Policy measures announced this week

20 Mar 2020
This week the RBA and major banks have begun to put in place measures to support the Australian economy as infection rates continue to rise…

While infection rates continue to skyrocket all over the world, we have seen some major policy initiatives announced in the last few days from the RBA and the major banks that could help soften the blow that the economy will face. I remain of the view that the best policy response will be whatever allows the economy to return to normal (or close to normal) the soonest – if that means a total shut down for a month, then sobeit – so ultimately these measures are not as important as the government’s attempts to slow the virus, but if we do see infection rates respond to the government’s measures then these initiatives will make a huge amount of difference. We’re still to see the latest fiscal response which will hopefully plug the gaps the RBA wasn’t able to fill, but that should come imminently.

The biggest measure announced yesterday was that the RBA would provide the banks with $90bn worth of very cheap (0.25%) funding for a period of three years, which banks will then be able to lend to small and medium enterprises struggling through a cash crunch while consumer-facing businesses are effectively forced to shut. This will allow small businesses to retain staff and allow them to survive through what will ultimately be a temporary closure. The RBA is hoping that by doing this, they can keep things ticking over long enough to ensure that when business conditions return to normal and reopen, it will be into a strong enough economy.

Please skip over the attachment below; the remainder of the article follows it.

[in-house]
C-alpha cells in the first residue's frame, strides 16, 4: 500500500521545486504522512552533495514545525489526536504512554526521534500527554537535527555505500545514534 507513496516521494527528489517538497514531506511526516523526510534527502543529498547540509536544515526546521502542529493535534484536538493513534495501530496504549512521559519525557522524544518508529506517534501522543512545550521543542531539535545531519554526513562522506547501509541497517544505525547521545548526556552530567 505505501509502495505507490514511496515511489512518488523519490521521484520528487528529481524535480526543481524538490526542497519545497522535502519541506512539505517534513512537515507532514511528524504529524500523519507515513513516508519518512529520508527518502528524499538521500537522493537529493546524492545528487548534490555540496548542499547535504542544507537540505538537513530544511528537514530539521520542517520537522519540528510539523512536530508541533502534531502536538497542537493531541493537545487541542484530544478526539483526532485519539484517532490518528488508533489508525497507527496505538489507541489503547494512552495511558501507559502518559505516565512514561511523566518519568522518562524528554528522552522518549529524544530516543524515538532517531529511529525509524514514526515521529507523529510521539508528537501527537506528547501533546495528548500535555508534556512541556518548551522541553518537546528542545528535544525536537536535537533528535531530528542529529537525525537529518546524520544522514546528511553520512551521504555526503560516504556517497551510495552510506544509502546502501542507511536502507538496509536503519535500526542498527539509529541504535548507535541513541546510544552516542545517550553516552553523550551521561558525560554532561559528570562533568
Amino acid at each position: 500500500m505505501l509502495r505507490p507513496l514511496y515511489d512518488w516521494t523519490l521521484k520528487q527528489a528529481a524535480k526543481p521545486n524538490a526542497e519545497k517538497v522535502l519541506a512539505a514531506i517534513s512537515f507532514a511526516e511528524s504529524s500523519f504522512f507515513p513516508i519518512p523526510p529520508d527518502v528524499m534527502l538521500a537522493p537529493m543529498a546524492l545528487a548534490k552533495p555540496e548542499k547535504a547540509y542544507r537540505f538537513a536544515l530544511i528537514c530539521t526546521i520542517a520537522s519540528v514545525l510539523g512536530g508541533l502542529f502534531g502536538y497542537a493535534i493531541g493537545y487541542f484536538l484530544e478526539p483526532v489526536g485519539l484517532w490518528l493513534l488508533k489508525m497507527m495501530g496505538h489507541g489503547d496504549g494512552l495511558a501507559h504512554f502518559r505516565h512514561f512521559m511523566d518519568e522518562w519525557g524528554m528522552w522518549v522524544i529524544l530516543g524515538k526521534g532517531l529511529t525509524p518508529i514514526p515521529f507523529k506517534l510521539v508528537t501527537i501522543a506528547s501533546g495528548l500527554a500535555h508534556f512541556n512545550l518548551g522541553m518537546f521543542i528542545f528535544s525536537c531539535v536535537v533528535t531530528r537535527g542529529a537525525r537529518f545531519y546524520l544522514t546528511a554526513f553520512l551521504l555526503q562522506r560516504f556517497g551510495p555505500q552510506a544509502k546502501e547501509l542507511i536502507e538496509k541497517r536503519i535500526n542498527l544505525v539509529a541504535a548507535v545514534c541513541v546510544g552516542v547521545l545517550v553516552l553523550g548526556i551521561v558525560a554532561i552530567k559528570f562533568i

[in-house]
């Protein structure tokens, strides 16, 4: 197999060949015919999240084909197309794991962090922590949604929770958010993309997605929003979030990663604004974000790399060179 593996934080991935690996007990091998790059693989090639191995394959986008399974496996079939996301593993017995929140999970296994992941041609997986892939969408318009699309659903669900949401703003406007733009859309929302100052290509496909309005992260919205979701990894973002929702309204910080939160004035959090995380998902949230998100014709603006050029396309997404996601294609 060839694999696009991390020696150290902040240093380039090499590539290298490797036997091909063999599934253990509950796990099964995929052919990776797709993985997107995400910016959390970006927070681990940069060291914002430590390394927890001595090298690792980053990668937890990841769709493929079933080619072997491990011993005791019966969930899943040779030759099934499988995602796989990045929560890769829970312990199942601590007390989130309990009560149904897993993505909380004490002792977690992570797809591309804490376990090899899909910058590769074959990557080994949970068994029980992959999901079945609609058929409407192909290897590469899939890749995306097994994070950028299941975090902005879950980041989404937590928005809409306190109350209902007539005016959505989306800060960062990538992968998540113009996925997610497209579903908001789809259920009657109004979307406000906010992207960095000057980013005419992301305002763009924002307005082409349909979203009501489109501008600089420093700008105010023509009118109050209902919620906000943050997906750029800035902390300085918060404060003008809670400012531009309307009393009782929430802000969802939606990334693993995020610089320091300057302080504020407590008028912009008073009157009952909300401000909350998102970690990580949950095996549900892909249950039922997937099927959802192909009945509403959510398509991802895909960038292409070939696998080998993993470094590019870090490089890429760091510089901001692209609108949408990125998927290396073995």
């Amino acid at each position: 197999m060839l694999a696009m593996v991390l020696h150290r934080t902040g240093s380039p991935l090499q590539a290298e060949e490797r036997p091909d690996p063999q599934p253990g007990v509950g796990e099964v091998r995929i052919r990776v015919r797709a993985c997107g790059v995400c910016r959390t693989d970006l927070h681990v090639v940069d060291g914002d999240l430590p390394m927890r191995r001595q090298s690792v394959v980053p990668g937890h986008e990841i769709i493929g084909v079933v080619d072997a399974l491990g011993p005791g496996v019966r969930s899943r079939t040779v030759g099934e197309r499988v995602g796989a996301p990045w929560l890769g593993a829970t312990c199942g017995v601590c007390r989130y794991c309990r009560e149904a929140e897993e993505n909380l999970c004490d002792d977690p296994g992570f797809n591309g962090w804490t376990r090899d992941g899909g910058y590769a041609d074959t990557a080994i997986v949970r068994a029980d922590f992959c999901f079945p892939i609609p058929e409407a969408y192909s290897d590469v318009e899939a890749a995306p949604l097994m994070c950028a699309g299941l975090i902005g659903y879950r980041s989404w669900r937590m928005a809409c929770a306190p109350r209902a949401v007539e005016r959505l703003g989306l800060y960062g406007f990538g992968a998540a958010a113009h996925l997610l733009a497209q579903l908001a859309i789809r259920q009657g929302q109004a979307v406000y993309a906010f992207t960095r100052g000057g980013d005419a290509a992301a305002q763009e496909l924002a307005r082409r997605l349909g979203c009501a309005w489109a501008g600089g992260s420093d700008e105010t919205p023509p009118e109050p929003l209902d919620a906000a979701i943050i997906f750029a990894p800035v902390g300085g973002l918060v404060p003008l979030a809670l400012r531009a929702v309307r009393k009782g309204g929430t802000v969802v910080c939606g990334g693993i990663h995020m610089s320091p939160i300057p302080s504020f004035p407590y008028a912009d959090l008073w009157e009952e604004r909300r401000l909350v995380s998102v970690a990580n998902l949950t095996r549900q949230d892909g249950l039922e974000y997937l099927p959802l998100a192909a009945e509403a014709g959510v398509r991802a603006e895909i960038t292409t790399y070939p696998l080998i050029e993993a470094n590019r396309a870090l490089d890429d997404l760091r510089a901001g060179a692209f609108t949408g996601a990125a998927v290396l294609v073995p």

The banks have responded positively and are clearly recognising the challenges their customers are facing. Today, the Australian Banking Association said that all banks would defer loan repayments to small businesses for six months. There are also calls for banks to move all principal and interest loans to interest only for a period, and I think this is a logical move for the banks to make.

Anecdotally, I have spoken to a large number of people – friends, business contacts, Rivkin members – employed by small businesses that have seen their revenue disappear in a week. All of these businesses have a place in the economy when things start to return to normal, and I just hope the measures taken by every arm of the government – related to the health and financial wellbeing of the population – will be sufficient to get small businesses and their employees through the financial hardship ahead.

Rivkin does not ever provide financial advice. Please consider your own circumstances before purchasing any of our products or acting on our general advice, for any Rivkin product or recommendation.



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Michael W.

Not sure “Just shutting down for month or so” is as easy or as simple as you make it sound nor do I think it is as possible as people think. There are a lot of support people required to keeps those shops, pharmacies and health care groups going, u shut those down and rest everyone is on a ticking time bomb. I really hope the virus really is worth this risk, because I don’t think enough people are worried or understand the unintended consequences of their actions on the country and the economy. In short I fear the panic… Read more »

Shannon Rivkin

Hi Michael, I agree with you – a full shutdown is impossible. But if you shut down the majority of the consumer-facing economy, have non-essential workers stay at home we could have infections well under control in probably six weeks. During that time, the government continues to build up our capabilities in testing and tracing so that when the economy reopens we can identify infections quicker and trace any contact with other people quicker. I truly believe this is the best way to handle this – a slow shutdown is just causing long-term damage. The current policy support will allow… Read more »

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